Beck, Franz Ignaz

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Beck, Franz Ignaz

Beck, Franz Ignaz, German violinist, organist, conductor, teacher, and composer; b. Mannheim, Feb. 20, 1734; d. Bordeaux, Dec. 31, 1809. He studied violin with his father, an oboist and rector of the choir at the court of the Elector Palatine in Mannheim, and later studied there with J. Stamitz. Following service at the court, he went to Venice. About 1760 he went to Marseilles, where he was active in the theater orch. In 1761 he settled in Bordeaux and became a conductor at the Grand Théâtre and organist at the church of St. Seurin. Beck publ. several syms. (1758–66) whose inventive style render them of more than just historical interest in the development of the genre. His other works include the opera La Belle Jardinière (Bordeaux, Aug. 24, 1767), the mélodrame Pandore (Paris, July 2, 1789), a Stabat Mater (1783), violin quartets, and keyboard sonatas.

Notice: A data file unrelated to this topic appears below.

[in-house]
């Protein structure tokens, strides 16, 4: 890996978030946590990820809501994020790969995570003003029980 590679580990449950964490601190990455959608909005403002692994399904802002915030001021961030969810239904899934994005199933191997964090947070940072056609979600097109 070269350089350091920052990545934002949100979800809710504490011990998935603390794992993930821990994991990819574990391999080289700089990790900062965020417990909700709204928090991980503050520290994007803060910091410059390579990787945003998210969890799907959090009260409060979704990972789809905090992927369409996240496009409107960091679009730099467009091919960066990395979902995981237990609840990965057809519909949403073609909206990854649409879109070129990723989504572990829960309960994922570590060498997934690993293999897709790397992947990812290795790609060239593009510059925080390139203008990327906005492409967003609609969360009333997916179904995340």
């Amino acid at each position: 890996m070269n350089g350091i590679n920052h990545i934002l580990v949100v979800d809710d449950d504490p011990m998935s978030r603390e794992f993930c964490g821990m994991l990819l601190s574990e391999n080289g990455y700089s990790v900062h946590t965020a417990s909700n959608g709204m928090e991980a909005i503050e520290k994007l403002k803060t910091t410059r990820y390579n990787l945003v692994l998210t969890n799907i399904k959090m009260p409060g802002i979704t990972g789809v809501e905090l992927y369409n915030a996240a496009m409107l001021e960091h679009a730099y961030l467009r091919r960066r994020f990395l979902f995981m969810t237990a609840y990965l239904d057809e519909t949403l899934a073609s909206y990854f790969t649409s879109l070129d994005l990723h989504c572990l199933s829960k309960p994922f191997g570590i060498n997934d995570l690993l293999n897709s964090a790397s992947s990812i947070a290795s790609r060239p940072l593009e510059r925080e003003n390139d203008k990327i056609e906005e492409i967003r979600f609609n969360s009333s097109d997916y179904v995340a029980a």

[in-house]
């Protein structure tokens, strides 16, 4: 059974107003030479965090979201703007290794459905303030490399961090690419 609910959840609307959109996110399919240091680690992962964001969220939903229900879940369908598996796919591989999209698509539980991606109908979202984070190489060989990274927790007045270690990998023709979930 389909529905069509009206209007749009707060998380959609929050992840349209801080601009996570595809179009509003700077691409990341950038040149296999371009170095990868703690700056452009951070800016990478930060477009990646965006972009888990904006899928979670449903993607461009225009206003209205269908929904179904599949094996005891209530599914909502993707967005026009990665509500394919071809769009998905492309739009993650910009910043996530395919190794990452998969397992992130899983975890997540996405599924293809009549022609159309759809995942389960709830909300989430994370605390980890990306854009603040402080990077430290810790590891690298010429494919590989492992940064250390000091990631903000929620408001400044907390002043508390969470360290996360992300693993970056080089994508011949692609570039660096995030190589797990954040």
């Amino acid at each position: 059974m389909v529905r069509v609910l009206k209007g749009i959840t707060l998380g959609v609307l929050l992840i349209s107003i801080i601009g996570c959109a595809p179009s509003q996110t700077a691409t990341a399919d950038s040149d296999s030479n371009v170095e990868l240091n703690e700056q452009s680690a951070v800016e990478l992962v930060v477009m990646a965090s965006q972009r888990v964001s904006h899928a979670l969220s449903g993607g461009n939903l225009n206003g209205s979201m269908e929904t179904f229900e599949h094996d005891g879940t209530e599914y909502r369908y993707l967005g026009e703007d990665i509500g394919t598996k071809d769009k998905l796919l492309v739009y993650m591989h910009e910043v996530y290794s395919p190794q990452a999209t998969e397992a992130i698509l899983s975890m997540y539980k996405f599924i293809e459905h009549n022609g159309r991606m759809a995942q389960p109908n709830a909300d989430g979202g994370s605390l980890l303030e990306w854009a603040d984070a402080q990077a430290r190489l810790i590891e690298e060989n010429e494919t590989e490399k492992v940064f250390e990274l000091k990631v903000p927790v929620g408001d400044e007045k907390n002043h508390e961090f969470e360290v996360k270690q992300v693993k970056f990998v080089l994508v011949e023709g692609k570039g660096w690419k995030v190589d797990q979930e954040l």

B. Carrow, The Relationship Between the Mannheim School and the Music of F. B., Henri Blanchard, and Pierre Gaveaux (diss., N.Y. Univ., 1956); M. Stahl, F. B.: Un élève de Stamitz à Bordeaux (Bordeaux, 1991).

—Nicolas Slonimsky/Laura Kuhn/Dennis McIntire